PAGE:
I was very excited for Verona because it is also the city that the Shakespeare play, Romeo and Juliet, takes place at. Our History of Theater teacher Anna guided us through the city and showed us some Ancient Roman Ruins: The Arena di Verona. The arena looked like what I imagined the colosseum would look like. It was oval shaped with seating all around. I can only imagine what the venue looks like when it’s full. Anna said it seated about 2,000 people. It was funny because Anna said that she has been to many concerts at the arena one of which was a Sting concert.

The Arena is definitely one of my favorite locations that we have visited. Standing in the center of it was very thrilling and I couldn’t help but imagine what it was like during ancient times. Under the stadium seating are a series of tunnels and chambers that I assume held whatever the focus of the spectacle would have been. On the stone walls was some red dried substance dripping down. We joked that it was blood left over from a Roman Soldier who had fought a dragon or something. Unfortunately, I think it was just paint.

At the arena we took lots of photos and recreated some fight scenes. Walking up and down The Arena steps, we worked up an appetite so we left to go enjoy some food at a nearby restaurant. After that Anna treated us to a dessert or coffee at The Romeo and Juliet cafe. It was a beautiful day and a lot of fun.


Another week has passed, it’s hard to believe we have already been here for so long. This week we saw the beginning of Carnevale. Streets that were crowded before now are so full of people that it seems to take ages to walk down them. Amongst the many tourists are people in grand elaborate costumes. It’s amazing just walking home we see amazing costumes that look like they’re straight of a movie or play. On Sunday there was the big kick off event of Carnevale in St. Mark’s square. Savannah and I got up early and went to the square that quickly filled with people. We got a good spot near the edge of the walkway where we had a great view of the precession of people in full costumes going past. Each costume had tones of detain the lace or embroidery. Many of the people wore beautiful masks and some even wore beautiful styled wigs. Last of all was the actual flight of the angel. A girl in full costume with feathered wings slowly descend from the tower to the stage at the end of the square using a zip line. As she slowly glided down she tossed confetti that looked almost magical. It was a very fun experience and well worth giving up the chance to sleep in to good see.   


This week we started our class on history of theater and music class. So far we’ve read some comedies, and listened to some amazing music. We also got to go to Verona on Saturday and see the arena where both plays and other events were held. I knew that arena like the one we visited had excellent acoustics to allow large audiences to hear actors in times before they had technology to amplify voices. It was really cool to actually be there standing at the top and able to hear people speaking below where the actors would have been. It’s amazing to me that they figured out how to build the arena so the sound is amplified, it was almost like magic in how well everything could be heard below.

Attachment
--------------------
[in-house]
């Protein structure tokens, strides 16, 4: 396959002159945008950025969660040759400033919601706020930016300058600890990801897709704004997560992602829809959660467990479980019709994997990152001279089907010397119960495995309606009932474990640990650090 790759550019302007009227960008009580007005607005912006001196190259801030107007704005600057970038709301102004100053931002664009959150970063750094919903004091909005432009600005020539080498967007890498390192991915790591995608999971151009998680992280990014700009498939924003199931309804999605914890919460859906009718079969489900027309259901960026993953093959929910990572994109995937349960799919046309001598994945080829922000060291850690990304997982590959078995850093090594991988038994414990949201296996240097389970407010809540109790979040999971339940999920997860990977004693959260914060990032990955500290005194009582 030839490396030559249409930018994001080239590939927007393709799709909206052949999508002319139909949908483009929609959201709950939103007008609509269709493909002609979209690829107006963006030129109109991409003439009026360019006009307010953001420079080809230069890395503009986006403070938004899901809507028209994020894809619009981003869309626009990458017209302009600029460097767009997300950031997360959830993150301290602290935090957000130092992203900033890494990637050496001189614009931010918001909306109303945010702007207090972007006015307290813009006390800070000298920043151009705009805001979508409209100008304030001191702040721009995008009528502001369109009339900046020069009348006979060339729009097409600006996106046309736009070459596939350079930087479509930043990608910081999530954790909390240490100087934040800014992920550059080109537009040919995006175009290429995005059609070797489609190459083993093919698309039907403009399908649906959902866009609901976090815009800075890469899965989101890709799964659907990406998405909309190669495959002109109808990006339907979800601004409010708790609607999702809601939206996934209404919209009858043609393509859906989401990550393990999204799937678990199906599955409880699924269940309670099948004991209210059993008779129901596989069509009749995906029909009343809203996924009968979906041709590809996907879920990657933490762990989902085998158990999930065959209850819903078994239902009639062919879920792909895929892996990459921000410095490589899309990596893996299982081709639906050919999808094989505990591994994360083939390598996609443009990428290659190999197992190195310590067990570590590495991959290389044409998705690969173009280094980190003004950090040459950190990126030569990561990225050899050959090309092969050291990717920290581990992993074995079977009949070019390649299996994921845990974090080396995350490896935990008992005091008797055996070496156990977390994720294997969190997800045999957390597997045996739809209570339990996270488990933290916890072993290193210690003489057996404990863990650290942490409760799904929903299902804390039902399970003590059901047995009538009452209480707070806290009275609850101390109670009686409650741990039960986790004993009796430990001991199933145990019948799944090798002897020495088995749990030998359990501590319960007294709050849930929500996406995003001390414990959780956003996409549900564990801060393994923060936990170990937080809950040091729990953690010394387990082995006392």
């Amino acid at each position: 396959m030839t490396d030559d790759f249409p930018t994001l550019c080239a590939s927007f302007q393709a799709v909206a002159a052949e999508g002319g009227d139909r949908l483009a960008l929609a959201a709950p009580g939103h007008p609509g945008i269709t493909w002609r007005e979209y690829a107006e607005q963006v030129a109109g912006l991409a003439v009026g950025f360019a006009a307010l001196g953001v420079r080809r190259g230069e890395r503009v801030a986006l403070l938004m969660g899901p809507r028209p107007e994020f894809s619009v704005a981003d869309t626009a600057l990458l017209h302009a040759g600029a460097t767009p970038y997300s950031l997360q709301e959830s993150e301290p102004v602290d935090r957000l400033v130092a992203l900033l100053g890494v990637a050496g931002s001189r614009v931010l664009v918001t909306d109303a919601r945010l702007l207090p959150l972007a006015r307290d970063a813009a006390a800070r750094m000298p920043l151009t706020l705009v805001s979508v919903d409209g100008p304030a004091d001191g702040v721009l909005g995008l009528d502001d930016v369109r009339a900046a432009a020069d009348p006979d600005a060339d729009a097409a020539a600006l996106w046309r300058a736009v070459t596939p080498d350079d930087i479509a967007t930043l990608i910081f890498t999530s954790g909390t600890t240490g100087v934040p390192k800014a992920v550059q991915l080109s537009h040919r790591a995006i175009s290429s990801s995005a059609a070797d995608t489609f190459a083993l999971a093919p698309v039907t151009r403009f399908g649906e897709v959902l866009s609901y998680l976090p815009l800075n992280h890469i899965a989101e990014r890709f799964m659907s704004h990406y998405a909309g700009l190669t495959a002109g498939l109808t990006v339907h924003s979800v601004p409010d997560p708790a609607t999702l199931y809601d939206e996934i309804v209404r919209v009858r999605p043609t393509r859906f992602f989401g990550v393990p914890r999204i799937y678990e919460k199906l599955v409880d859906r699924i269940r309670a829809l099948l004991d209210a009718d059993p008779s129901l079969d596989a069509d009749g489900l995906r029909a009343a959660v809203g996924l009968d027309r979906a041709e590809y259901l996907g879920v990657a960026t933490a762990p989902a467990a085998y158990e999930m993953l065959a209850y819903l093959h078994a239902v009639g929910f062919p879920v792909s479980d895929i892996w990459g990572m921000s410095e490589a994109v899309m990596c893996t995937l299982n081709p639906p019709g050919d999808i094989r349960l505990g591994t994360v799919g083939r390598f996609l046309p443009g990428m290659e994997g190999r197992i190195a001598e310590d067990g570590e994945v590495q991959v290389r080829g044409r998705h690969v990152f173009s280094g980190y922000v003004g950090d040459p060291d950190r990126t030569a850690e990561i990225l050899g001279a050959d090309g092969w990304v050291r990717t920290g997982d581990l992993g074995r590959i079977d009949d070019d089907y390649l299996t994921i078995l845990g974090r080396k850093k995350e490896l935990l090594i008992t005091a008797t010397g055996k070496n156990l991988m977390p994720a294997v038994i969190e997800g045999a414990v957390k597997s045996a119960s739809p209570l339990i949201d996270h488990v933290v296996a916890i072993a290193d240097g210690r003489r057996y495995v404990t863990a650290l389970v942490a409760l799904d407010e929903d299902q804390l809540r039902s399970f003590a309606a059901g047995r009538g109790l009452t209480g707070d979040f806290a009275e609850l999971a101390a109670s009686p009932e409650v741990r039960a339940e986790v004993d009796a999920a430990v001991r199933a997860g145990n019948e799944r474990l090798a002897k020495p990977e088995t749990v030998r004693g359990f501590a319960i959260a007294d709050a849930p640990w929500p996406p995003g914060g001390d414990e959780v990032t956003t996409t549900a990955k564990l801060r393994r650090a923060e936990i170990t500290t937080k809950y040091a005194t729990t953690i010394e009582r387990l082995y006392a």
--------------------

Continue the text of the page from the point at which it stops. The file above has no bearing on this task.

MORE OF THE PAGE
Dear Kalispell,

Every morning in Venice I wake up to the smell of pastries from the café below which can be considered both a blessing and a curse. Then my roommates and I have the usual morning banter that goes on until we finally decide to get up for school. The hardest part of the day is getting up but luckily we live very close to the Institute, so we have successfully made it to class relatively on time to begin our extensive four hour course of Italian every day. We have also had a lot of practice getting lost in the maze-like alleyways of Venice because a single wrong turn and you’ll find yourself in a very familiar yet completely unknown part of Venice. We started our first week of history of music and theater class where learned about the differences between Roman and Greek theaters. Apparently, theater was more than entertainment, it was an art used to portray an educational message or celebration of wars, battles, victories, life and death. My favorite memory about this lesson was the fieldtrip to the Verona Arena, a Roman amphitheater built in the first century. I could feel the history behind the brick stones that could hold two thousand Romans seeking to uncover the complex answers of life, such as their purpose and the mysteries of nature. Although it is now used for opera performances and concerts you can still feel the Roman pride in the Arena and the surrounding area. If you’re looking for a memorable experience full of history and life I would highly recommend the Verona Arena.


Hello Kalispell from the wet and rainy city of Venice. This was the first week of being without our lovely Susan, but it was no less eventful. We began theatre class this week which means that after four hours of Italian we get a short break then are privileged with two more hours of class or shorter tours of churches and theatres. Sometimes it is a nice addition to the day where we can walk around and try out the acoustics or listen to different opera styles. Other times though, it is admittedly hard to keep one’s eyes fully open and alert, but there are always days like that regardless of the material. The class also falls into the weekend with Saturday train rides through Italy to see fighting arenas and cathedrals. These are truly a gift allowing for some shut eye during the train ride and educational exploration in a new town with an amazing teacher and other companions. 

For the first Saturday, third of February, we went to Verona to see the fighting arena which was an hour and half train ride. Upon entering the arena, it was impossible not to wonder how much blood was underfoot for each step in the sandy arena and how many people were packed into the circular rock cell cheering on their death. If one listened hard enough one could swear she or he heard the faint roaring cheers of an ancient audience. Afterwards, myself and two companions took a stroll through the park and ate at a friendly café called Julius Meinl where we had a very thick hot chocolate with a delectable sandwich and a hard-shelled brownie. It was a day that could not be replaced with anything it just had to be lived in the moment to the fullest. Thanks for tuning in this week and stay classy until next time. Ciao.